Without warning, United Airlines raised change fees on tickets yesterday by $50, pushing fees on a restricted domestic ticket from $150 to $200 and from $250 to $300 on an international ticket.
After many expressed indignation on Flyertalk, UA Insider posted the following this morning–
Apologies for not being able to respond sooner. As is typically the case with this realm of the business, I can’t provide any insight into the new change fee levels other than to say they are an adjustment to better compensate for the costs incurred when a traveler elects not to fly in a reserved seat. However, what I can tell you is that the new change fee rates are only applicable for tickets issued on or after April 18. No impact to what you may have already had on the books.
A very disappointing rationale that the facts do not bear out.
Does it really cost United $300 for an agent to switch the date on a Chicago – London trip eight months before departure? Of course not. It probably helps the carrier, allowing it to sell the seat at a higher price.
SHARES (United’s passenger service system) is able to offer upgrades, mileage purchases, and other add-ons at dynamic prices based on availability, so it is curious that the change fee structure is so rigid. United award tickets allow for free date and routing changes 21 days or more before departure and United could have distinguished itself from the pack of legacies by adopting a similar approach to revenue tickets. Instead, they went in an an opposite direction.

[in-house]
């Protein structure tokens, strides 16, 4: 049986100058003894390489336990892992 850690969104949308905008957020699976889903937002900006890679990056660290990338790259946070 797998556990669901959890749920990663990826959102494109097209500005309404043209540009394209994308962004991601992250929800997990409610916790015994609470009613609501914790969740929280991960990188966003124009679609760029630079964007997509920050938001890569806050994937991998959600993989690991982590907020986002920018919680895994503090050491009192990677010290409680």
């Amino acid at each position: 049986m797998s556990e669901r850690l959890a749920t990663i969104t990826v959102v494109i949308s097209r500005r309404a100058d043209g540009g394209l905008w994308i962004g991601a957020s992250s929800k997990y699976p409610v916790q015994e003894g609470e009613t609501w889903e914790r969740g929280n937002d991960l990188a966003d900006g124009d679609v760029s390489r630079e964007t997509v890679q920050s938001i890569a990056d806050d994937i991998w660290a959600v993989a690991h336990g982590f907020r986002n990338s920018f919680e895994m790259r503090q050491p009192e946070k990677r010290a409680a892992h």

And speaking of SHARES, say you bought a $900 restricted international ticket and need to change the date. Your new ticket happens to be only $600, meaning that with the $300 change fee factored in, it should be an “even exchange.” Not with SHARES. Instead, you’ll be charged an additional $300 for the change fee then receive the $300 difference between the original and new fare in the form of a travel credit. That is just ludicrous.
I trust United crunched the numbers and found that the figures made sense, but I just cannot help but to see this as another example of United shooting itself in the foot–more cutbacks, more fee hikes, less transparency.
Meanwhile, American Airlines is taking a different approach to ancillary revenue from change fees, selling upfront what amounts to insurance to change your flight through its Choice Essential package. For a cost routinely less than half of what the change fee would be, you can modify your flight without fee (just pay any fare difference) and also enjoy priority boarding and a free checked bag. This afternoon, an e-mail went out to AAdvantage customers highlighting this program–
I cannot say which approach will generate more revenue, but it is clear what approach is more customer friendly.